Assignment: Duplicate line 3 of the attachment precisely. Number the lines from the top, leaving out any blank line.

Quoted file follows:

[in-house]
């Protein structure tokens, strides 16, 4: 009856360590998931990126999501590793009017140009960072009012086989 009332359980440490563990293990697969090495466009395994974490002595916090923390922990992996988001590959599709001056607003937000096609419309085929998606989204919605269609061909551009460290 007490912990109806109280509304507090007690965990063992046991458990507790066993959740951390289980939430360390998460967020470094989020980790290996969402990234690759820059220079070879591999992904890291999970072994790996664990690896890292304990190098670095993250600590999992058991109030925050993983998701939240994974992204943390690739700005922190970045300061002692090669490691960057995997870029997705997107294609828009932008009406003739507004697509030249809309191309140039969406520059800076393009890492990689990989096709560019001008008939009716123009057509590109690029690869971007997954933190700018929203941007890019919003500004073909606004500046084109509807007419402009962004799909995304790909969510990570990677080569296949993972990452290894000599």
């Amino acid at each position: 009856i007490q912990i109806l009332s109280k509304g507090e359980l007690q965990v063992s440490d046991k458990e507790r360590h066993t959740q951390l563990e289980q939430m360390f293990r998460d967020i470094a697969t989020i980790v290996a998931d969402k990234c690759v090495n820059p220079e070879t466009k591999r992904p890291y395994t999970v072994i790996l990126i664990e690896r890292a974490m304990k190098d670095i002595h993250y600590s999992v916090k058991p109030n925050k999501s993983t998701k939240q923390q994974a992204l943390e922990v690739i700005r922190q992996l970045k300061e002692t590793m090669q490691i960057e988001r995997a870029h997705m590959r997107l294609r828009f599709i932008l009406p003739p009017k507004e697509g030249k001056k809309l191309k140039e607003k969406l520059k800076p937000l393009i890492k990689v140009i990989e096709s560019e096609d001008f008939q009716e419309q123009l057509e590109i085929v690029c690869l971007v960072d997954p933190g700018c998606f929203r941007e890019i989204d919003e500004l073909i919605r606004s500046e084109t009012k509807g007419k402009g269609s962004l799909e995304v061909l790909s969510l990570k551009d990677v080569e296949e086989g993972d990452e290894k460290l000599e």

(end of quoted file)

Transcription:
């Amino acid at each position: 009856i007490q912990i109806l009332s109280k509304g507090e359980l007690q965990v063992s440490d046991k458990e507790r360590h066993t959740q951390l563990e289980q939430m360390f293990r998460d967020i470094a697969t989020i980790v290996a998931d969402k990234c690759v090495n820059p220079e070879t466009k591999r992904p890291y395994t999970v072994i790996l990126i664990e690896r890292a974490m304990k190098d670095i002595h993250y600590s999992v916090k058991p109030n925050k999501s993983t998701k939240q923390q994974a992204l943390e922990v690739i700005r922190q992996l970045k300061e002692t590793m090669q490691i960057e988001r995997a870029h997705m590959r997107l294609r828009f599709i932008l009406p003739p009017k507004e697509g030249k001056k809309l191309k140039e607003k969406l520059k800076p937000l393009i890492k990689v140009i990989e096709s560019e096609d001008f008939q009716e419309q123009l057509e590109i085929v690029c690869l971007v960072d997954p933190g700018c998606f929203r941007e890019i989204d919003e500004l073909i919605r606004s500046e084109t009012k509807g007419k402009g269609s962004l799909e995304v061909l790909s969510l990570k551009d990677v080569e296949e086989g993972d990452e290894k460290l000599e």